The other day I was researching a subject and had to read a ton of bankruptcy cases. One case in particular really made my jaw drop. The ruling was so incredibly simple and yet, at the same time, pretty devastating for someone who has not done proper planning.
The facts of the case were that Dad’s living trust created a limited partnership and funded the LP with real estate worth about $400,000.
As part of Dad’s estate planning he gave his daughter 99% ownership of the LP, with all of the interests gifted, being as a limited partner. The 1% general partner interest was retained by Dad’s living trust, thus the LP was effectively controlled by Dad acting as trustee of the living trust. Pretty standard stuff so far.
The bankruptcy trustee then brought an action to determine if the bankruptcy trustee was the owner of the daughter’s 99% interest, and if so, could the bankruptcy trustee dissolve the LP and get the booty within.
An often cited axiom of bankruptcy law is that the bankruptcy trustee “steps into the shoes” of the bankruptcy debtor, and the trustee has the exact same rights in the property that the debtor had.
In this particular case, the court determined that while the bankruptcy trustee did in fact become the owner of the 99% LP interest, they really couldn’t get anything as:
1. The state charging order protection (it was an exclusive remedy statute).
2. A stringent operating agreement that said Dad was in full control and limited partners had no right to force either a distribution or dissolution of the LP.
( Funny side note: The attorney who drafted the LP was called as an expert witness, with the gist of his testimony being that the LP was created as an estate planning device. I’m sure IRS estate and/or gift tax auditors would have loved to hear that testimony.)
Well, this was a bit of a mixed verdict for the bk trustee. Yes, they were the owner of the 99% interest, but what good was it, a fancy paperweight?
Well, my Mom told me persistence is everything, and it appears the bk trustee was taught the same lesson. For the second bite of the apple, the bk trustee sent Dad/GP a letter stating it was the trustee’s intention to “withdraw” from the LP.You see, the operating agreement had a provision allowing a partner to “withdraw” from the partnership. No need for a liquidation, transfer or sale, the trustee merely exercised their right to withdraw.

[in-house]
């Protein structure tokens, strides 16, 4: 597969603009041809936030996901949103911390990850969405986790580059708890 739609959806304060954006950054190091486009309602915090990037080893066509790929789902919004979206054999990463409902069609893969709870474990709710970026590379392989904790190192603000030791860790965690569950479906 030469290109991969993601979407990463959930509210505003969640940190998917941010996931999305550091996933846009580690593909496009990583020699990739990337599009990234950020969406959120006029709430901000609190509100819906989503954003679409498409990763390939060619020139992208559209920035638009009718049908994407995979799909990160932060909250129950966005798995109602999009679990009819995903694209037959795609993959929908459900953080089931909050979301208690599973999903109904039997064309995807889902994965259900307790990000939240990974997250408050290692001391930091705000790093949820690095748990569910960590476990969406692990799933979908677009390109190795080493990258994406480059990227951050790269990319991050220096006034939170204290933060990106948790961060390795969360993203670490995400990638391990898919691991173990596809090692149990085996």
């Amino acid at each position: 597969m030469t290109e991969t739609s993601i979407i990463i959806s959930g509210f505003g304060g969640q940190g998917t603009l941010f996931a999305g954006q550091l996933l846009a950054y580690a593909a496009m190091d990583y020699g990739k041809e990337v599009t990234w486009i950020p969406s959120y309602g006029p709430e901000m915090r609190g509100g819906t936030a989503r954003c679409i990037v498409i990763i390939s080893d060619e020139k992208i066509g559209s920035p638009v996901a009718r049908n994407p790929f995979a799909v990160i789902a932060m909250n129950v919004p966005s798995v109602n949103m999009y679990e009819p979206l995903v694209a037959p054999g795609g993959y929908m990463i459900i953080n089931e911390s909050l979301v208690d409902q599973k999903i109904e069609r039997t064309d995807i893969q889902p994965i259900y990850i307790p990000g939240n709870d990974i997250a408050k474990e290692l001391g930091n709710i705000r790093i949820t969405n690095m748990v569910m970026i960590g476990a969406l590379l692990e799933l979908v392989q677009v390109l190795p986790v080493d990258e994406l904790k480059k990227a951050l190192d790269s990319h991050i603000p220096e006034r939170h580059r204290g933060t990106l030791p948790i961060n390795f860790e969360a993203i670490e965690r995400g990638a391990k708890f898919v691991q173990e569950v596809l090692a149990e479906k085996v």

This action was pretty darn sharp. Keep in mind the charging order limitations only apply to non partners. In this case the bk trustee was in fact a partner, thus charging order provisions did not apply to him.
Additionally, any stringent transfer restrictions in the partnership agreement wouldn’t apply either as the trustee wasn’t trying to transfer their interest, rather they were merely withdrawing.
The bottom line is that the bankruptcy trustee is going to end up with 99% of the assets inside the partnership, and the attorney who drafted the partnership agreement is going to have some explaining to do.
I think there are 2 very important points to be learned from this case:
1. Know what is inside your operating/partnership agreement. Too many people are buying boilerplate templates off the internet or elsewhere. When you do so you are running the very large risk that there is going to be some “gotchya” provisions inside your agreement. The geek in me equates these provisions to “back doors” in computers. Various experts guess there are millions of zombie computers that can be taken over by some pubescent kid in a foreign country, just because there is some bad software on the computer. Same with your LLCs and LPs: A lot of them are zombie entities that can probably be taken over fairly easily by creditors and or bankruptcy trustees if something bad happens. Which brings up:
2. Never, ever, ever (add five more evers for good measure) give an asset outright to someone. Wrap it up in a trust instead. Sure you might save a few pennies initially, and yeah, it might be more convenient to give it to them outright, but a trust is going to provide a lot more protection. Just imagine what would have happened in this case if Dad set up a proper trust for his daughter, and then put her 99% ownership inside the trust. Even if she declared bankruptcy the next day, these cases would have never happened.
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